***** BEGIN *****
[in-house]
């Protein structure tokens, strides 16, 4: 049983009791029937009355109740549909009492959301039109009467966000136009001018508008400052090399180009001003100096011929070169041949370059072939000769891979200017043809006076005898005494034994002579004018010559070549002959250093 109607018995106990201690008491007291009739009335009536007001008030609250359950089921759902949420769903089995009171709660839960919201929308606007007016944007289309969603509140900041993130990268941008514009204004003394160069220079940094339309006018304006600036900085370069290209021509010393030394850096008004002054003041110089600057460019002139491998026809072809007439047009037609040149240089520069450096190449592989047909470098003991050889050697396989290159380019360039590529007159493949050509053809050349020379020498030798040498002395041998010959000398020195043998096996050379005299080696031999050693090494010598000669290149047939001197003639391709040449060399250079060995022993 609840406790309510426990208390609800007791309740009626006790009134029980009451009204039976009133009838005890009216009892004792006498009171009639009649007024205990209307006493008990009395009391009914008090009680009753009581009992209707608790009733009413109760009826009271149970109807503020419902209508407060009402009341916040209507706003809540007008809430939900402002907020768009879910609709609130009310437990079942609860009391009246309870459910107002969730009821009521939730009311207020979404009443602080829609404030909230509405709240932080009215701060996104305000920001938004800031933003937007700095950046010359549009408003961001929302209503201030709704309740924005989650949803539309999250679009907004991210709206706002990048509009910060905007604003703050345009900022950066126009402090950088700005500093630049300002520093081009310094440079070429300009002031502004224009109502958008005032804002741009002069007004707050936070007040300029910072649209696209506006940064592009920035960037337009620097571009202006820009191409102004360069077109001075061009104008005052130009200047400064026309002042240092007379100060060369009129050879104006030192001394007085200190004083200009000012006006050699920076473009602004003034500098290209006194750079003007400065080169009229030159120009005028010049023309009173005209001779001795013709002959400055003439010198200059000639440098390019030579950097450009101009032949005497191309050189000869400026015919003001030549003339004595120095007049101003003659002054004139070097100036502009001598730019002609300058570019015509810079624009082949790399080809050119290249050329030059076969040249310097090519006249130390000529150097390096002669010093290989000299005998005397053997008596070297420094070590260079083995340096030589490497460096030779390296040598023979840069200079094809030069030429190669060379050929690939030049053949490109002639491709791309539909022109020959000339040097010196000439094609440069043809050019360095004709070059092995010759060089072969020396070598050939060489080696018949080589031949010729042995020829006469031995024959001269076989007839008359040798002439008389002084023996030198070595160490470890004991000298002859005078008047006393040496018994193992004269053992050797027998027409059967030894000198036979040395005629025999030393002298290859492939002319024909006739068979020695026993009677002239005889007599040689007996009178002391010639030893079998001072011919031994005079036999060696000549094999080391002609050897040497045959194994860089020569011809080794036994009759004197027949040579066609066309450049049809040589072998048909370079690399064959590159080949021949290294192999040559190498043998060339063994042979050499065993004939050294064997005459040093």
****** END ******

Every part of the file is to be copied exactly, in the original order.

[in-house]
């Protein structure tokens, strides 16, 4: 049983009791029937009355109740549909009492959301039109009467966000136009001018508008400052090399180009001003100096011929070169041949370059072939000769891979200017043809006076005898005494034994002579004018010559070549002959250093 109607018995106990201690008491007291009739009335009536007001008030609250359950089921759902949420769903089995009171709660839960919201929308606007007016944007289309969603509140900041993130990268941008514009204004003394160069220079940094339309006018304006600036900085370069290209021509010393030394850096008004002054003041110089600057460019002139491998026809072809007439047009037609040149240089520069450096190449592989047909470098003991050889050697396989290159380019360039590529007159493949050509053809050349020379020498030798040498002395041998010959000398020195043998096996050379005299080696031999050693090494010598000669290149047939001197003639391709040449060399250079060995022993 609840406790309510426990208390609800007791309740009626006790009134029980009451009204039976009133009838005890009216009892004792006498009171009639009649007024205990209307006493008990009395009391009914008090009680009753009581009992209707608790009733009413109760009826009271149970109807503020419902209508407060009402009341916040209507706003809540007008809430939900402002907020768009879910609709609130009310437990079942609860009391009246309870459910107002969730009821009521939730009311207020979404009443602080829609404030909230509405709240932080009215701060996104305000920001938004800031933003937007700095950046010359549009408003961001929302209503201030709704309740924005989650949803539309999250679009907004991210709206706002990048509009910060905007604003703050345009900022950066126009402090950088700005500093630049300002520093081009310094440079070429300009002031502004224009109502958008005032804002741009002069007004707050936070007040300029910072649209696209506006940064592009920035960037337009620097571009202006820009191409102004360069077109001075061009104008005052130009200047400064026309002042240092007379100060060369009129050879104006030192001394007085200190004083200009000012006006050699920076473009602004003034500098290209006194750079003007400065080169009229030159120009005028010049023309009173005209001779001795013709002959400055003439010198200059000639440098390019030579950097450009101009032949005497191309050189000869400026015919003001030549003339004595120095007049101003003659002054004139070097100036502009001598730019002609300058570019015509810079624009082949790399080809050119290249050329030059076969040249310097090519006249130390000529150097390096002669010093290989000299005998005397053997008596070297420094070590260079083995340096030589490497460096030779390296040598023979840069200079094809030069030429190669060379050929690939030049053949490109002639491709791309539909022109020959000339040097010196000439094609440069043809050019360095004709070059092995010759060089072969020396070598050939060489080696018949080589031949010729042995020829006469031995024959001269076989007839008359040798002439008389002084023996030198070595160490470890004991000298002859005078008047006393040496018994193992004269053992050797027998027409059967030894000198036979040395005629025999030393002298290859492939002319024909006739068979020695026993009677002239005889007599040689007996009178002391010639030893079998001072011919031994005079036999060696000549094999080391002609050897040497045959194994860089020569011809080794036994009759004197027949040579066609066309450049049809040589072998048909370079690399064959590159080949021949290294192999040559190498043998060339063994042979050499065993004939050294064997005459040093």